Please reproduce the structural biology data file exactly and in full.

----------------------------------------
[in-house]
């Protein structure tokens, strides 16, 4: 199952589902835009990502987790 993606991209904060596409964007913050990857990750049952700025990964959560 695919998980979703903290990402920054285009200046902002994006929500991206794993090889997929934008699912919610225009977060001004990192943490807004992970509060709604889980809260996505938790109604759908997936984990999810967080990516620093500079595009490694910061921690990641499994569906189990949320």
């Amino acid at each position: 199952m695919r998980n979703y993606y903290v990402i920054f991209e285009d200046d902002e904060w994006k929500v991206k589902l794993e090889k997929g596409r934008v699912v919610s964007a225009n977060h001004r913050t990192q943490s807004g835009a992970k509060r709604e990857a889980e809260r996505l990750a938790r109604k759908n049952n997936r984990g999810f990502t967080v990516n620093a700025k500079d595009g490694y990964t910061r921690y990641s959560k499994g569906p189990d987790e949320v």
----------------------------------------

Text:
[in-house]
């Protein structure tokens, strides 16, 4: 199952589902835009990502987790 993606991209904060596409964007913050990857990750049952700025990964959560 695919998980979703903290990402920054285009200046902002994006929500991206794993090889997929934008699912919610225009977060001004990192943490807004992970509060709604889980809260996505938790109604759908997936984990999810967080990516620093500079595009490694910061921690990641499994569906189990949320």
């Amino acid at each position: 199952m695919r998980n979703y993606y903290v990402i920054f991209e285009d200046d902002e904060w994006k929500v991206k589902l794993e090889k997929g596409r934008v699912v919610s964007a225009n977060h001004r913050t990192q943490s807004g835009a992970k509060r709604e990857a889980e809260r996505l990750a938790r109604k759908n049952n997936r984990g999810f990502t967080v990516n620093a700025k500079d595009g490694y990964t910061r921690y990641s959560k499994g569906p189990d987790e949320v």